The retina is a complex tissue composed of multiple types of sensory neurons and supporting cells that collectively contribute to normal vision. Photoreceptor cell death is a central pathological manifestation of several different vision-threatening retinal degenerative disorders, including retinitis pigmentosa (RP), Stargardt disease, and age-related macular degeneration (AMD) (6, 7). Exposure to bright light is also associated with retinal degeneration (8, 9) and is widely used as a model to investigate the protective potential of therapeutics against photoreceptor cell loss. Changes in second-order neurons, such as bipolar and horizontal cells, also occur as a consequence of photoreceptor degeneration in RP patients (10). After the loss of photoreceptor cells in animal models of RP, deterioration of bipolar cell dendrites and retraction of horizontal cell processes in the outer plexiform layer (OPL) have been documented (1113). In addition, the presence of ectopic Müller cell bodies in the outer retina produces reactive gliosis. Uncontrolled gliosis leads to the formation of a fibrotic seal that can diminish the efficacy of cellular and bionic interventional strategies, such as stem cell transplantation and retinal prosthesis implants, to rescue a degenerating retina (12, 14).

G protein [guanine nucleotide–binding protein]–coupled receptors (GPCRs) constitute a large family of transmembrane proteins that regulate intracellular signaling essential for cellular homeostasis, playing critical roles in the pathophysiology of multiple biological processes and serving as targets for 30 to 50% of clinically used drugs (1517). Multiple GPCRs and their respective intracellular signaling pathways are implicated in the pathogenesis of light-induced retinal degeneration in animal models (18, 19). Here, we tested the hypothesis that combination therapy derived from a systems pharmacology approach could achieve a protective effect against retinal degeneration. Our results showed that exposure to bright light caused complex cellular impairment in the mouse retina, disrupting neighboring bipolar and horizontal cells, as well as inducing photoreceptor cell degeneration. Combination therapeutic regimens consisting of GPCR-targeted, U.S. Food and Drug Administration (FDA)–approved drugs (approved for various primary indications) protected retinal photoreceptor cells against light-induced loss by stimulating GPCR signaling through the Gi/o family of G proteins and antagonizing GPCR signaling through the Gq and Gs families of G proteins. Furthermore, bipolar and horizontal cells were also protected even when the individual drugs were given at doses that are subeffective doses required for monotherapeutic effectiveness. Finally, transcriptome analysis provided molecular evidence supporting the protective effects of the combination therapies.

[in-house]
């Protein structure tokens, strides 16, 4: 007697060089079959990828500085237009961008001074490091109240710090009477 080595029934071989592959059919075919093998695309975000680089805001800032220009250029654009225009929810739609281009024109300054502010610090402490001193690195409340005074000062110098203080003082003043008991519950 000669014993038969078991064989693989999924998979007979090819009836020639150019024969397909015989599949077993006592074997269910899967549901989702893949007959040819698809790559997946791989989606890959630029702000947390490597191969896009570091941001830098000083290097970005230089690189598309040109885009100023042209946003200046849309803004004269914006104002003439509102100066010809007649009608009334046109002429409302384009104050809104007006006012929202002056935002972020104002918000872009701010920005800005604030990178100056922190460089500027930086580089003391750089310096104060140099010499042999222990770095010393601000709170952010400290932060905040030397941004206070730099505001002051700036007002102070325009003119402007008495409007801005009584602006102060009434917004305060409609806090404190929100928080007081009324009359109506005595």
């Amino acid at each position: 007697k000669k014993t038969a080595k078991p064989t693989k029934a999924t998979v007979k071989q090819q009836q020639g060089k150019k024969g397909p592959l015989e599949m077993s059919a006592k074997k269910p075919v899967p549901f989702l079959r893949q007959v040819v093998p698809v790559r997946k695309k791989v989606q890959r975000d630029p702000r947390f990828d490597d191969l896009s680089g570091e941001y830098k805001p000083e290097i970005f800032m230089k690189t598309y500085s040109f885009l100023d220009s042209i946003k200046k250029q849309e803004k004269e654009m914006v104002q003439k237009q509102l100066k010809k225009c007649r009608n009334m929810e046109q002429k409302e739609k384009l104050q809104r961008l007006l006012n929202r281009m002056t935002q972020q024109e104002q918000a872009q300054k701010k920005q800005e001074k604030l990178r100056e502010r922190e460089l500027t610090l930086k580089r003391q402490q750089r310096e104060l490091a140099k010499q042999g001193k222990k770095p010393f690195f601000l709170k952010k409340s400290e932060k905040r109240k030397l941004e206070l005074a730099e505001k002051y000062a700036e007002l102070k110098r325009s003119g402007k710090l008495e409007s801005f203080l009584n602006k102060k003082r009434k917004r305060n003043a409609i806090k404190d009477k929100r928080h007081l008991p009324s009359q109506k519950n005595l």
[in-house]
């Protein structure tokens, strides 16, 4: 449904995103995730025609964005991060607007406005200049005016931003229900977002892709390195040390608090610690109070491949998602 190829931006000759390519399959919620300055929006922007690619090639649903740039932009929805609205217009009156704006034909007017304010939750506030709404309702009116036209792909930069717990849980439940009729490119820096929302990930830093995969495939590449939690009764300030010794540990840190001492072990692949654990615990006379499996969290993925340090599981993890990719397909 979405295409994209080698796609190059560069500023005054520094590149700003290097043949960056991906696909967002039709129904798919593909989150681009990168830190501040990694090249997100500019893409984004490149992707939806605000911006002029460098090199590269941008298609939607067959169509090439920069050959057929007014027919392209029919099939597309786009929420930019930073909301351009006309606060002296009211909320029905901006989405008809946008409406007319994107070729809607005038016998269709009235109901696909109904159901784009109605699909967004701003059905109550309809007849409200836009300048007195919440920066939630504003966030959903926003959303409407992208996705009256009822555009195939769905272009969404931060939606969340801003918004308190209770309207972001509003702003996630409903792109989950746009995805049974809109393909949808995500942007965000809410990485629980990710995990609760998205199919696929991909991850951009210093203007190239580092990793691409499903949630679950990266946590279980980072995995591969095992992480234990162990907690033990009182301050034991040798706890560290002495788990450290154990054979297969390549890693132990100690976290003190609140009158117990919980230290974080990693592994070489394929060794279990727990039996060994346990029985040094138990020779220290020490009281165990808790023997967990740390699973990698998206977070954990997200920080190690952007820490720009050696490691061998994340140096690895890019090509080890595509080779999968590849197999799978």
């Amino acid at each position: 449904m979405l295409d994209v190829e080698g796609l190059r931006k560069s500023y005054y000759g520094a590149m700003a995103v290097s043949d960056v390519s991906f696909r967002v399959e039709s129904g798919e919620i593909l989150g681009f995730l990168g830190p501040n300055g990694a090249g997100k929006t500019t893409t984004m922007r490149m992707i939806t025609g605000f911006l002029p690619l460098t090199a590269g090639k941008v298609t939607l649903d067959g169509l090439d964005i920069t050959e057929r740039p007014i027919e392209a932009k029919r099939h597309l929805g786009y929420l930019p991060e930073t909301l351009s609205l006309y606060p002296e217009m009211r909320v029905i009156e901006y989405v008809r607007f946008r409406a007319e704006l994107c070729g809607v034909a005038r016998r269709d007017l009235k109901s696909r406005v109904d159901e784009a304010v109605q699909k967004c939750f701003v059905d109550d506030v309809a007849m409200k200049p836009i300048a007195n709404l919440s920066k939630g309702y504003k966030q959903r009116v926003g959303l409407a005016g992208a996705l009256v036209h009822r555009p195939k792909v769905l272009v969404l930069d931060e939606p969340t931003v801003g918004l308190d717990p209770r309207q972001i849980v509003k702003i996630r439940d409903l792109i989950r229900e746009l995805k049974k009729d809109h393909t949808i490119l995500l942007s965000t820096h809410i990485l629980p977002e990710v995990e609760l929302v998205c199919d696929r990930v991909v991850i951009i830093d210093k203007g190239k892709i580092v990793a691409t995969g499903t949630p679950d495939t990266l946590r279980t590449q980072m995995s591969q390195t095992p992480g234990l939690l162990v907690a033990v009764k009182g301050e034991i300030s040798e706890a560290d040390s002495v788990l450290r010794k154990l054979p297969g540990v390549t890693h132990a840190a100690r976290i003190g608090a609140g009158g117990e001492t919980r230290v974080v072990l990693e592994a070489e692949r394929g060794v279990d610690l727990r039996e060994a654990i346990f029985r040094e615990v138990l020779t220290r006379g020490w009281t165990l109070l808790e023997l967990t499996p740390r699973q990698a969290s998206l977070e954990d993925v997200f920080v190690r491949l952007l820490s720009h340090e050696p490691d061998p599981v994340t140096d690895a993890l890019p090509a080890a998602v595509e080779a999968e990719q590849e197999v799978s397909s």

RESULTS

Bright light exposure impairs OPL and photoreceptor terminal morphology in Abca4−/−Rdh8−/− mice

Abca4−/−Rdh8−/− mice lack adenosine triphosphate–binding cassette, subfamily A (ABC1), member 4 (Abca4) and retinol dehydrogenase 8 (Rdh8), and exhibit increased susceptibility to light-induced photoreceptor degeneration (18). In addition to the loss of photoreceptors induced by exposure to bright light at 10,000 lux for 30 min (Fig. 1A and 1B), histological examination of the retinas revealed thinning of the OPL that accompanied the onset of photoreceptor cell loss. The OPL is a network of synapses of photoreceptors, bipolar cells, and horizontal cells. We observed sporadic thinning of the OPL in retinas 3 hours after light exposure and detected uniform thinning 1 day later (Fig. 1B). Most photoreceptor cells had disappeared 7 days after light exposure, and the distinct demarcation between the inner nuclear layer (INL), which represents packed bipolar, horizontal, and amacrine cells, and the outer nuclear layer (ONL), which represents photoreceptors, was no longer apparent. Histological examination at higher resolution consistently demonstrated narrowing of the OPL 3 hours after light exposure (Fig. 1C). Transmission electron microscopy revealed damaged mitochondria, cytoplasmic vacuolization, and the loss of synaptic ribbons in photoreceptor synaptic terminals, which are major cellular constituents of the OPL, 3 hours after light exposure when only sporadic photoreceptor cell death had begun (Fig. 1D and fig. S1A). These results indicated that light exposure caused rapid impairment of photoreceptor synaptic terminals and disruption of OPL morphology.